Decisions at the organizational level

Decisions made at the organizational level often cannot be attributed to a single leader. The structure and culture of an organization can shape its decision-making process and the decisions made. A small firm owned by an individual usually can reach decisions much more quickly than a large company can. An entrepreneurial organization often reaches different decisions than a large, conservative, well-established company would.

Often decisions made at lower levels of a large organization must be passed “upstairs” for ratification before they can be implemented. This can lead to delays. For the lab manager it means delays in initiating new projects, in moving projects to the field trial stage or in commercializing new products resulting from R&D projects.

In difficult economic times, some managers become afraid of making decisions for fear of making mistakes. This can slow decision making, resulting in “paralysis by analysis,” in which potential courses of action are subjected to overly exhaustive study. As a result, new revenues from new products and processes are delayed when needed most.

Sales and marketing personnel can become involved in disputes with lab managers who delay introducing new products and processes. If the new product is successful, this can have severe repercussions for the lab manager. I was involved in a situation like this in the early 1980s, just after the oil boom turned into an oil industry recession. A product I developed was not released to the field despite my optimistic reports to company field engineers. My department manager refused to permit its release. When a vice president attended a division engineers meeting, he received complaints that led him to overrule my department manager and order 30 drums of product be made immediately for field testing. Excellent test results came back, just when new products were badly needed. The research department manager was transferred to a staff position without supervisory responsibilities—a dead-end job. He was laid off in a subsequent staff reduction.

Scenarios can aid decision making

Wise decision making can be encouraged by use of scenarios developed long before decisions must be made. Shell Oil made the use of scenario planning famous: 2005/10/03/8356715/index.htm (Fortune). Company planners had developed various scenarios of future crude oil prices and developed plans for how the company should respond to each scenario. Shell already had a plan in place before the 1973 Arab oil embargo effectively doubled crude oil prices for its oil refineries, and calmly moved to execute that plan. In a sense, no decisions had to be made. However, frenetic activity characterized the headquarters of some other major oil companies as rush decisions had to be made.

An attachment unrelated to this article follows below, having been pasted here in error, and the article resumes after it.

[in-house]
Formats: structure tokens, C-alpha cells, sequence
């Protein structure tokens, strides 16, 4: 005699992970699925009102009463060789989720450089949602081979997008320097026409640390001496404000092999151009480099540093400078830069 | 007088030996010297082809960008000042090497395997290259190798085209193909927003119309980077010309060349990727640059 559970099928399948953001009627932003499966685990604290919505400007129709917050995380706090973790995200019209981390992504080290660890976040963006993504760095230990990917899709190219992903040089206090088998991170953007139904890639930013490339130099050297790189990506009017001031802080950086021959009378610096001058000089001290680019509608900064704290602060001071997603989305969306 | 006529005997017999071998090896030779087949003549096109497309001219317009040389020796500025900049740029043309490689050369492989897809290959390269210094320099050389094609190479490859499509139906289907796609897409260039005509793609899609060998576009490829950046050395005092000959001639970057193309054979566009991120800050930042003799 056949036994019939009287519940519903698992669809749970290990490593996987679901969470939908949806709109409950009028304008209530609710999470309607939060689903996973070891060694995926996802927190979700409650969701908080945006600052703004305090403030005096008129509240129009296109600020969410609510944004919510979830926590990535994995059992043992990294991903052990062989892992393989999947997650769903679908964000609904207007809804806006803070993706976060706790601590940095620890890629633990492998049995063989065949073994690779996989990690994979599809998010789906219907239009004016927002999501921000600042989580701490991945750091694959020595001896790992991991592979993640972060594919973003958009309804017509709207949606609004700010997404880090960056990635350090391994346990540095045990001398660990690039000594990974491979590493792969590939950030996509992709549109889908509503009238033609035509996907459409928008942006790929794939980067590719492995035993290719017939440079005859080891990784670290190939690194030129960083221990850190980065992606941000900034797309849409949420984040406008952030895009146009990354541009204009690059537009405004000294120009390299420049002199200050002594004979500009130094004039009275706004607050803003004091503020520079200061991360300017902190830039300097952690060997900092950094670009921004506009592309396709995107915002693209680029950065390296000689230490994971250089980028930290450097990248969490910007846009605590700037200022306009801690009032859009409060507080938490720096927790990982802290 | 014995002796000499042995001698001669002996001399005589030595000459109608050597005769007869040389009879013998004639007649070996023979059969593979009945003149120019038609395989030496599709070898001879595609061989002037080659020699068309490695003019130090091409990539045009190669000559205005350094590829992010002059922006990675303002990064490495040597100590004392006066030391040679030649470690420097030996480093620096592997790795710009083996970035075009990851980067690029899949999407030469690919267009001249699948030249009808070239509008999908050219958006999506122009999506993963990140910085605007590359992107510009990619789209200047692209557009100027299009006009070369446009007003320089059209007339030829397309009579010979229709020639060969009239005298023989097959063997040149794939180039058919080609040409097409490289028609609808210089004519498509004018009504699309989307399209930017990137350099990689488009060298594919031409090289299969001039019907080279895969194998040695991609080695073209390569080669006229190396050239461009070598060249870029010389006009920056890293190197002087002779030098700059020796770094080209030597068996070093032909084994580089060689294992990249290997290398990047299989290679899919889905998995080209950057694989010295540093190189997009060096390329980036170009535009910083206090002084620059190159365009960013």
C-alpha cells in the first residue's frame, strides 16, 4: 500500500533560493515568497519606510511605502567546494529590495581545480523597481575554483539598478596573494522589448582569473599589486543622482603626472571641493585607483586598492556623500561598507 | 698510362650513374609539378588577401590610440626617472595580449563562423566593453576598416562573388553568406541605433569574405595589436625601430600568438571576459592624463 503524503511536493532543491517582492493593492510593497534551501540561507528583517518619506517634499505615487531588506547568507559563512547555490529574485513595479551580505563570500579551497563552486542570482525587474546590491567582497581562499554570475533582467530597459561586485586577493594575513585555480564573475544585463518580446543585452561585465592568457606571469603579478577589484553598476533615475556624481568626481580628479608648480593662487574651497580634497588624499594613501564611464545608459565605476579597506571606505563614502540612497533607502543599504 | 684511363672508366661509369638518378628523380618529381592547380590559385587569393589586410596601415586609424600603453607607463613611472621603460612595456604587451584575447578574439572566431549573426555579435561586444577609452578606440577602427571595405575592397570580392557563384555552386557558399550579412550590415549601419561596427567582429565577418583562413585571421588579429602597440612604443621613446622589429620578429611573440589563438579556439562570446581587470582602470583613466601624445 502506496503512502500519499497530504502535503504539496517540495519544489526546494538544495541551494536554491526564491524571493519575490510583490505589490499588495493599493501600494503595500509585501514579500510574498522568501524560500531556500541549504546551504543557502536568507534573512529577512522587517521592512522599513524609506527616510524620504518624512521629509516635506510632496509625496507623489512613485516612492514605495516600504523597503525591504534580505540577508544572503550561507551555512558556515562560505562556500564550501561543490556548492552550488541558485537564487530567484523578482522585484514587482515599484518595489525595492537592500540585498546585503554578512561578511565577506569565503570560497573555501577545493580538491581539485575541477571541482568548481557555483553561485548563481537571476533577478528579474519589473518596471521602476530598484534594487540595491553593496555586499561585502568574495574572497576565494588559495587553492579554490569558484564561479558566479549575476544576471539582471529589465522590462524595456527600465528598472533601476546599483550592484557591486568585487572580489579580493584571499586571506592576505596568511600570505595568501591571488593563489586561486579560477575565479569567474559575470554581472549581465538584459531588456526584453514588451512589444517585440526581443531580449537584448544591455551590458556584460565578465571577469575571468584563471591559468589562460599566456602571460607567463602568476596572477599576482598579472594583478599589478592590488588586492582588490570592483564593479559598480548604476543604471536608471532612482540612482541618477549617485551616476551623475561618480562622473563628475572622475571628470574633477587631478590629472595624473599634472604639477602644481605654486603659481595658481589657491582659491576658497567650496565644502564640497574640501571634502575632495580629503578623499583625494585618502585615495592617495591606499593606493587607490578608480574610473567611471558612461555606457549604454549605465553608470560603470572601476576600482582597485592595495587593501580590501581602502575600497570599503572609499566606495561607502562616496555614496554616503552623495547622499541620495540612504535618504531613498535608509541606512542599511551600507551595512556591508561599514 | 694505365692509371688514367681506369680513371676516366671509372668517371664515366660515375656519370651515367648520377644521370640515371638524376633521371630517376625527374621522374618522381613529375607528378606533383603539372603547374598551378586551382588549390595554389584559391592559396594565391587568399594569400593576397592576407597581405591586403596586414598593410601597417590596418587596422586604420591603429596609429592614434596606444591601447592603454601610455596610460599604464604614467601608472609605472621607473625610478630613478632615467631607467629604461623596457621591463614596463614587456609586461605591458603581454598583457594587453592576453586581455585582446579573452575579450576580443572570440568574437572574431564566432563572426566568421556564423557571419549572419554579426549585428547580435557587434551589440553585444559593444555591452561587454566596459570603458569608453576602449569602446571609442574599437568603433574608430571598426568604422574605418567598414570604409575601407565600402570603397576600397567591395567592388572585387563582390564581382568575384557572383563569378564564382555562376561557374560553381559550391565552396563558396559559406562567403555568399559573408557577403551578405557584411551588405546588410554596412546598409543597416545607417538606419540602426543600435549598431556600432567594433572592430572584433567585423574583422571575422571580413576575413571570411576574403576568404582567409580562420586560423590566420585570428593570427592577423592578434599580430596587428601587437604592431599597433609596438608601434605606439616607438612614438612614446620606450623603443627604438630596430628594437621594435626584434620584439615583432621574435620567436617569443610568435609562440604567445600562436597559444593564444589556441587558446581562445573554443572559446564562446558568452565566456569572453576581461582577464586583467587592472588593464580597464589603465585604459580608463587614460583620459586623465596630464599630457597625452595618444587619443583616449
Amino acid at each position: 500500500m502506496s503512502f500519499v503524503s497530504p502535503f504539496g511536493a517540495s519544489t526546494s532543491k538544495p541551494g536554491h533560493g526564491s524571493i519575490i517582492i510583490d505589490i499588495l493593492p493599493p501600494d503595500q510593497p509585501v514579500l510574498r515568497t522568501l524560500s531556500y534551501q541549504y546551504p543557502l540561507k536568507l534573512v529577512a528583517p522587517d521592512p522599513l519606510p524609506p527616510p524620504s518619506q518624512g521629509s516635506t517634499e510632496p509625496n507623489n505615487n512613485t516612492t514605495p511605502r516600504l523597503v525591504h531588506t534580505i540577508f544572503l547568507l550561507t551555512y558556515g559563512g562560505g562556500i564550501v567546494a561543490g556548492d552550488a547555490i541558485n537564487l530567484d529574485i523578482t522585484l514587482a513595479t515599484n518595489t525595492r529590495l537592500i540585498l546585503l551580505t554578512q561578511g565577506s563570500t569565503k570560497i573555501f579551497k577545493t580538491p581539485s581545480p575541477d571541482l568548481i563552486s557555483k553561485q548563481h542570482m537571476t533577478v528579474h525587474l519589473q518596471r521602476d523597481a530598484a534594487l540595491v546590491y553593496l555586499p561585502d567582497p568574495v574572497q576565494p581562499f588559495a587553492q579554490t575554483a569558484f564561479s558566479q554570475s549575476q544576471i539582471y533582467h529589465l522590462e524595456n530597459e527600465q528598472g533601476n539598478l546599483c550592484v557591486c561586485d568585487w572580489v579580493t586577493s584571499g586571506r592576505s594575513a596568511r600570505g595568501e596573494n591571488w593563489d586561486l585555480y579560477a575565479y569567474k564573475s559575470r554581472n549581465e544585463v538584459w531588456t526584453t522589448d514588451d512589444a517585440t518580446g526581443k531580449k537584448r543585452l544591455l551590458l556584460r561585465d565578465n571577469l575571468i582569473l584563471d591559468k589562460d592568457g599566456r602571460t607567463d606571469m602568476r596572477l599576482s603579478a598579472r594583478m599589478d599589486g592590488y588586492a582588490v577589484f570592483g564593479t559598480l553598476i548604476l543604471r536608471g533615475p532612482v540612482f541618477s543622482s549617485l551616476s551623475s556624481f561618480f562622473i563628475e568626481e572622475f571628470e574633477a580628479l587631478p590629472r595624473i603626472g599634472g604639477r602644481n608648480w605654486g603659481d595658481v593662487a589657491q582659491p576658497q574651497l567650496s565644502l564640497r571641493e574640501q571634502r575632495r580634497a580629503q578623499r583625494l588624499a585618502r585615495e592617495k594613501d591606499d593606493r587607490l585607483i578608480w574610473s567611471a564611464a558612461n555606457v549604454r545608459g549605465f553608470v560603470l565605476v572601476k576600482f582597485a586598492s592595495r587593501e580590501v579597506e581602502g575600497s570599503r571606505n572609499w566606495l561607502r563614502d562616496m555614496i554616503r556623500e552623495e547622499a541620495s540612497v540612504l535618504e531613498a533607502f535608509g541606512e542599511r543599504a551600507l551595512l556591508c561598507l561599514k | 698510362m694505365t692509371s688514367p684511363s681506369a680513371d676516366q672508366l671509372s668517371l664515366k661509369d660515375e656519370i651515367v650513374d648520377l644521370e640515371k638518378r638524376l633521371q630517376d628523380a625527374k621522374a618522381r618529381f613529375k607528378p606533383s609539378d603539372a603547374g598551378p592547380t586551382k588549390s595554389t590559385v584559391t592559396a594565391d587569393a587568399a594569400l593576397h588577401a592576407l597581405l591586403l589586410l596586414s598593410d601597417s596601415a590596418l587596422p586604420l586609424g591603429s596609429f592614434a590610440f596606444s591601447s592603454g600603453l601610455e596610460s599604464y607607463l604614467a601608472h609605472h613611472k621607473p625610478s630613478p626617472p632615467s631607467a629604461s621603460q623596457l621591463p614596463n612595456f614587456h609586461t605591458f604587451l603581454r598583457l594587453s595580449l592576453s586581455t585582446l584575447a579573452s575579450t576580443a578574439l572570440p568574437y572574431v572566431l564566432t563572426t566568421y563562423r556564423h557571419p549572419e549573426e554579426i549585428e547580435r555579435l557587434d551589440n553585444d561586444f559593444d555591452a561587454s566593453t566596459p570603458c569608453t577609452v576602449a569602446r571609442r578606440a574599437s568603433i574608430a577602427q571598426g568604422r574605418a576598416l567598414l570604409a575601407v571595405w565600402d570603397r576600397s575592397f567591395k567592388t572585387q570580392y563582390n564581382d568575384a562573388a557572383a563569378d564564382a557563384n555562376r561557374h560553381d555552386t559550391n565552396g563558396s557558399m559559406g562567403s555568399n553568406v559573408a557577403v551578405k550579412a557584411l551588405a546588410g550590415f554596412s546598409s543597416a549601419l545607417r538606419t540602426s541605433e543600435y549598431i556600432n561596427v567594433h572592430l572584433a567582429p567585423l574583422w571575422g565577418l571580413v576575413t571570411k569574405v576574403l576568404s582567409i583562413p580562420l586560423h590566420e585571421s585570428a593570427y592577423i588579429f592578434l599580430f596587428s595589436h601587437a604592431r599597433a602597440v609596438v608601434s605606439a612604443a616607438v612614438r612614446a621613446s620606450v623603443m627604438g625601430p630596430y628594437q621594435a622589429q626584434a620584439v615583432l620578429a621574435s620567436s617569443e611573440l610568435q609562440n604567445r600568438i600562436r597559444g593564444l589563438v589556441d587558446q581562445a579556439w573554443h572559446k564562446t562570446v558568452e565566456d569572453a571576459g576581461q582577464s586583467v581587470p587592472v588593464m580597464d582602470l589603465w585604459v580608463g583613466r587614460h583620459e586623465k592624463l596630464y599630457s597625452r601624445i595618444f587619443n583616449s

Today many firms in many industries use scenario planning to help guide their decision making.

Avoiding bad decisions

Poorly thought-out decision-making processes usually result in poor decisions. Managers need to think about how to make a decision, try to remove personal biases, collect needed information in advance and determine the diverse perspectives of others. By doing all this, they can greatly improve the success of their decision making.

In a rapidly changing environment such as the recent recession, past decision-making methods that were used in better business conditions may not be best processes to follow.

Risk factors in projects

Mark Abkowitz, a Vanderbilt University engineering professor and author of the book Operational Risk Management: A Case Study Approach to Effective Planning and Response, has identified ten risk factors in projects. These are:

  1. Design and construction flaws (think laboratory building design, instrument design and project design)
  2. Deferred maintenance (a recent problem for some lab buildings due to budget cuts)
  3. Economic pressure (project budget cuts)
  4. Schedule constraints (which can result in rushing projects to completion prematurely)
  5. Inadequate staff training (a problem in some labs due to budget cuts and staff reductions)
  6. Not following procedures (usually due to pressure to save time and rush projects to completion)
  7. Lack of planning and preparedness (which can occur due to lab managers’ heavy workloads)
  8. Communications failures
  9. Arrogance resulting in overconfidence and a refusal to allow for the possibility of failure
  10. Political agendas that exist due to the desire to please major customers or finish projects on budget

The Gulf of Mexico well blowout